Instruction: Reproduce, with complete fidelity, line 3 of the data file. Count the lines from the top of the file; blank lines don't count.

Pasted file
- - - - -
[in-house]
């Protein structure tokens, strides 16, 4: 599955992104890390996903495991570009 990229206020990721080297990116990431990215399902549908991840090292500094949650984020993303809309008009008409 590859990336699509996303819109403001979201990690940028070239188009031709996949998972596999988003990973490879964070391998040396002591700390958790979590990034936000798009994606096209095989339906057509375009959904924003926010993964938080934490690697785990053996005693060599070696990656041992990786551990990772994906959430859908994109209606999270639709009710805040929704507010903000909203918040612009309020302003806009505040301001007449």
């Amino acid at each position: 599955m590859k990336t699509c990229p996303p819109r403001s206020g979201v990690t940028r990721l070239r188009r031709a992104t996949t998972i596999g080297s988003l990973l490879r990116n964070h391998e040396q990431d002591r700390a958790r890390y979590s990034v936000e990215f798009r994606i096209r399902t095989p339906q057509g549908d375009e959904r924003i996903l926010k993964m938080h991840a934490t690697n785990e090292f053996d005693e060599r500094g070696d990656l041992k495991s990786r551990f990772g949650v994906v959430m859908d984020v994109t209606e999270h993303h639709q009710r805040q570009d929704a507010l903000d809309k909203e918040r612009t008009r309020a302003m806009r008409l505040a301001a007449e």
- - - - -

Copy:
């Amino acid at each position: 599955m590859k990336t699509c990229p996303p819109r403001s206020g979201v990690t940028r990721l070239r188009r031709a992104t996949t998972i596999g080297s988003l990973l490879r990116n964070h391998e040396q990431d002591r700390a958790r890390y979590s990034v936000e990215f798009r994606i096209r399902t095989p339906q057509g549908d375009e959904r924003i996903l926010k993964m938080h991840a934490t690697n785990e090292f053996d005693e060599r500094g070696d990656l041992k495991s990786r551990f990772g949650v994906v959430m859908d984020v994109t209606e999270h993303h639709q009710r805040q570009d929704a507010l903000d809309k909203e918040r612009t008009r309020a302003m806009r008409l505040a301001a007449e």